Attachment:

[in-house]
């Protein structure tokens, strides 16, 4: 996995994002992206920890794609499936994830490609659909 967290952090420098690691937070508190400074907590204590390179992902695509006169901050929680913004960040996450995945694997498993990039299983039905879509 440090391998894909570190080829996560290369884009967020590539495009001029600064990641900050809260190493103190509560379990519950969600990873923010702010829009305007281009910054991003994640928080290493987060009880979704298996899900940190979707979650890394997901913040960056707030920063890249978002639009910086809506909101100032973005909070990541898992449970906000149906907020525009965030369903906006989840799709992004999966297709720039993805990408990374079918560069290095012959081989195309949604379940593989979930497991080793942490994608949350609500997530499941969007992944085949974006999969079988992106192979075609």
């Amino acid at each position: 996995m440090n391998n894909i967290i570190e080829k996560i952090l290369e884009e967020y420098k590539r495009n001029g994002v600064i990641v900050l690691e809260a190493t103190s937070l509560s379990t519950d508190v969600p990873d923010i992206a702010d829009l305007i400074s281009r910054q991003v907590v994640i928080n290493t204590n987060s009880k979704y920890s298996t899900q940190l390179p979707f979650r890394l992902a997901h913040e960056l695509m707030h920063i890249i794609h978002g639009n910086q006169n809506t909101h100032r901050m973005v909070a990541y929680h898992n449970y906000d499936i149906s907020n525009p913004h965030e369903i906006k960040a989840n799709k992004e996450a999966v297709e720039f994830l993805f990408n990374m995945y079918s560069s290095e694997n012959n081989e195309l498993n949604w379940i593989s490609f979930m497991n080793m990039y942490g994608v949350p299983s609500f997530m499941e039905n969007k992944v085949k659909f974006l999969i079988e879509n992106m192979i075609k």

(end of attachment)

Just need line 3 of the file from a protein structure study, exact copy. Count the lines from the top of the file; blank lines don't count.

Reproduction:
């Amino acid at each position: 996995m440090n391998n894909i967290i570190e080829k996560i952090l290369e884009e967020y420098k590539r495009n001029g994002v600064i990641v900050l690691e809260a190493t103190s937070l509560s379990t519950d508190v969600p990873d923010i992206a702010d829009l305007i400074s281009r910054q991003v907590v994640i928080n290493t204590n987060s009880k979704y920890s298996t899900q940190l390179p979707f979650r890394l992902a997901h913040e960056l695509m707030h920063i890249i794609h978002g639009n910086q006169n809506t909101h100032r901050m973005v909070a990541y929680h898992n449970y906000d499936i149906s907020n525009p913004h965030e369903i906006k960040a989840n799709k992004e996450a999966v297709e720039f994830l993805f990408n990374m995945y079918s560069s290095e694997n012959n081989e195309l498993n949604w379940i593989s490609f979930m497991n080793m990039y942490g994608v949350p299983s609500f997530m499941e039905n969007k992944v085949k659909f974006l999969i079988e879509n992106m192979i075609k």